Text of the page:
Tuesday, May 4, 2010

Journey, Complimentary

My wife takes the same route to work every day. She passes the same buildings, the same trees and the same signs everyday. And everyday, one of those signs sticks out. It began as an ordinary Stop sign, but someone with a can of gray spray paint changed that red octagon, so it brightens my wife's morning again and again.

The sign now reads, "Don't STOP Believin'" instead of the everyday ordinary STOP. The sign now brings a little joy to her heart and conjures up a few notes in her head. Not bad for a $1.29 can of spray paint and a misdemeanor.

As we were driving to her office this past weekend, I was putting together a playlist for the Flying Pig marathon water station we were going to be working. I put together all the songs we had in our library that had the word "run" in the chorus and anything that had ever been in a Rocky movie.

As we drove by that STOP sign, I decided to splurge and buy the Journey song that my wife found herself humming every morning. It wasn't in our library, although I'd considered buying it many times. Up until now it just didn't seem worth it.

If you've never spent 6 hours relentlessly encouraging complete strangers as many of them struggle through one of the hardest things they've ever done, I highly recommend it. Five miles from the finish of a marathon is a grueling thing to see, but inspiring as well.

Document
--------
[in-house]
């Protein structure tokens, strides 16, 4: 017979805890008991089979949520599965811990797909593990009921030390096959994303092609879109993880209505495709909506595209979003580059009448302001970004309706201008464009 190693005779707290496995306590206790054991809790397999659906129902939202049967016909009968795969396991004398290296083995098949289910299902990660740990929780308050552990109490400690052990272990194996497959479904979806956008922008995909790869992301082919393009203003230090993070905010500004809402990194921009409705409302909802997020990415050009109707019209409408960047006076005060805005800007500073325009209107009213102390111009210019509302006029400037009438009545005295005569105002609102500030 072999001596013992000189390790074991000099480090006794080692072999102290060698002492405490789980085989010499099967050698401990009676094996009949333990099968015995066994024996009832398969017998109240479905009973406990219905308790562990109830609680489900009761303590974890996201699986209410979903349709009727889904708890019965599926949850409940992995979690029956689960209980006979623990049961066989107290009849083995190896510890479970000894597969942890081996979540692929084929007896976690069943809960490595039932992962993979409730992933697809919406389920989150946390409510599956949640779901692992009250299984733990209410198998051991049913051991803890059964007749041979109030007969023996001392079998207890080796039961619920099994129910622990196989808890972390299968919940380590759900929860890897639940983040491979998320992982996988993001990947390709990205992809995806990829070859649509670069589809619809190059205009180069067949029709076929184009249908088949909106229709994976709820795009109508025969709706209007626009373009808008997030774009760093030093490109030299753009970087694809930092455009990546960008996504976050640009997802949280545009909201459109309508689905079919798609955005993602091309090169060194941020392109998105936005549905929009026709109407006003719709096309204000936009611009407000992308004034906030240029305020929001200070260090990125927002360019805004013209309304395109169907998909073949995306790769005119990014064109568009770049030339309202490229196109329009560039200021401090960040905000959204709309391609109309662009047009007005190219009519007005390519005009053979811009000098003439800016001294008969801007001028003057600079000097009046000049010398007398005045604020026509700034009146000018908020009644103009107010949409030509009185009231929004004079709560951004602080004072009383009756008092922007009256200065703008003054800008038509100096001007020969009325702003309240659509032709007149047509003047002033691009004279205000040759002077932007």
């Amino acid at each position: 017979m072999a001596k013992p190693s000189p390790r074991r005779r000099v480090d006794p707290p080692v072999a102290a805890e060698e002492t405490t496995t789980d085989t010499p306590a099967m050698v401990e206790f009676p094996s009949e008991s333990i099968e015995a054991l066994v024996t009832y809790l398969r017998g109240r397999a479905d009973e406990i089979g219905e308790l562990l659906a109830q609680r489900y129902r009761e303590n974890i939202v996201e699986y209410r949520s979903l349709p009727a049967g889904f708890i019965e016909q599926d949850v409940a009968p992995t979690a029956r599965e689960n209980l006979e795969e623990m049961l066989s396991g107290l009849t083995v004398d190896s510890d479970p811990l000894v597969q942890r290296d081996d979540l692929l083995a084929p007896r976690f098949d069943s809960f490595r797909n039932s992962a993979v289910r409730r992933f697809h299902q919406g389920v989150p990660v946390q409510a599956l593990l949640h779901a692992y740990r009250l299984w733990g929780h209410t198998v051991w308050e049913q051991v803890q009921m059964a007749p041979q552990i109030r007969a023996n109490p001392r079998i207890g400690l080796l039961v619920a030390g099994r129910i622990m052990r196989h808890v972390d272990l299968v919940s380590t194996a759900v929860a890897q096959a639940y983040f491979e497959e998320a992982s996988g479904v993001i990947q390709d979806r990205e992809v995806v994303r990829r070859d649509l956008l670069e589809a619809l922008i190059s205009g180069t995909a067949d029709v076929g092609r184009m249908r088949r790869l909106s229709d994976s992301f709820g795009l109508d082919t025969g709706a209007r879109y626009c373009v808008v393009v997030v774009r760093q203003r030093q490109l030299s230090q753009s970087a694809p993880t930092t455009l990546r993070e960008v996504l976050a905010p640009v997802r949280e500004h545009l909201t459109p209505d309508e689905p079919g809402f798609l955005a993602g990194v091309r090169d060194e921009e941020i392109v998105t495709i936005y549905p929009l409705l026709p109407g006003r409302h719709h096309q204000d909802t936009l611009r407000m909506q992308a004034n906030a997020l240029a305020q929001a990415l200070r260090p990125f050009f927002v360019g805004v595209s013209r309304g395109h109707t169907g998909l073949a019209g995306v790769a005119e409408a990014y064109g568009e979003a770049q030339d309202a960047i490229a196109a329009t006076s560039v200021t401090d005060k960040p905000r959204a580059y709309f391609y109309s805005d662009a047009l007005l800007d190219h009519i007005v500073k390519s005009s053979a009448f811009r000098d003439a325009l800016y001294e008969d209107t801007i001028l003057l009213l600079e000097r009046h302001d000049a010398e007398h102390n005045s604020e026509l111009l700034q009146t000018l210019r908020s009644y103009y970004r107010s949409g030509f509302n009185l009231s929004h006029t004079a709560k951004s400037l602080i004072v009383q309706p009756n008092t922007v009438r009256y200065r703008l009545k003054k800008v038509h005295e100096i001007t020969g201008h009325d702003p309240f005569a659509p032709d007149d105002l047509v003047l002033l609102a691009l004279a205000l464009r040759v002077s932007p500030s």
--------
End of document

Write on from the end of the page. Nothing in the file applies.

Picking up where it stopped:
There were people who looked like they were simply out for a (very wet) Sunday morning jog and people who looked like they were in complete and utter agony. There were people who were extremely fit and looked the part, and there were people who looked like they should never consider running at all. There were people in costumes, there were people in trash bags, there were people in expense running gear, there were people in sweatpants, there were people running barefoot. And it was my job to cheer for them all (and pick up their trash).

It was a rain-soaked blast. Cheering for these people was so much fun. Some of them had desperation written all over their faces. You could see their struggle in every inch of their tired, aching bodies. Shouts and cheers from complete strangers were the only things holding them up and keeping them going. It was gratifying to see the physical impact of encouragement.

As I stood with my trash bag held out, cheering for people and telling them they could make it if they kept pushing, one woman stopped. She finished her drink and dropped her cup in my bag. She smiled and exclaimed, "You're right! I can do it - just "Don't stop believin', right!?!"

She turned and jogged off as Journey blared from the speakers behind us both. $1.29 well spent.

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